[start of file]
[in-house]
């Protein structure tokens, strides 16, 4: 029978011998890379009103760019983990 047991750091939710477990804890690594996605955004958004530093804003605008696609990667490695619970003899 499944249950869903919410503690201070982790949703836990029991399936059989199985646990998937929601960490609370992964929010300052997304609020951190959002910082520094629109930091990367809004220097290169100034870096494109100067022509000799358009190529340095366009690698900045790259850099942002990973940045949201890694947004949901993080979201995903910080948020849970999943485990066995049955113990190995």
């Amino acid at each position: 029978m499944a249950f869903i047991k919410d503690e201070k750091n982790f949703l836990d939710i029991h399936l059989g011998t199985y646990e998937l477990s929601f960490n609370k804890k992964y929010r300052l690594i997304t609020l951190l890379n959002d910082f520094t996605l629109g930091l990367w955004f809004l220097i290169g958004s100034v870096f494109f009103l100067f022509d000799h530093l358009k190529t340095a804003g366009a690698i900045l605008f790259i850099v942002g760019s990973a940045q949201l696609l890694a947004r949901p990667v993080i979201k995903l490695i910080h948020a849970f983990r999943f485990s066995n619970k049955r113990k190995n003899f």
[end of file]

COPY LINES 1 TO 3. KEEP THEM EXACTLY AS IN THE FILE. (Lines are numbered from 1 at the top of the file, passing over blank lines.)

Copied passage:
[in-house]
């Protein structure tokens, strides 16, 4: 029978011998890379009103760019983990 047991750091939710477990804890690594996605955004958004530093804003605008696609990667490695619970003899 499944249950869903919410503690201070982790949703836990029991399936059989199985646990998937929601960490609370992964929010300052997304609020951190959002910082520094629109930091990367809004220097290169100034870096494109100067022509000799358009190529340095366009690698900045790259850099942002990973940045949201890694947004949901993080979201995903910080948020849970999943485990066995049955113990190995």
């Amino acid at each position: 029978m499944a249950f869903i047991k919410d503690e201070k750091n982790f949703l836990d939710i029991h399936l059989g011998t199985y646990e998937l477990s929601f960490n609370k804890k992964y929010r300052l690594i997304t609020l951190l890379n959002d910082f520094t996605l629109g930091l990367w955004f809004l220097i290169g958004s100034v870096f494109f009103l100067f022509d000799h530093l358009k190529t340095a804003g366009a690698i900045l605008f790259i850099v942002g760019s990973a940045q949201l696609l890694a947004r949901p990667v993080i979201k995903l490695i910080h948020a849970f983990r999943f485990s066995n619970k049955r113990k190995n003899f």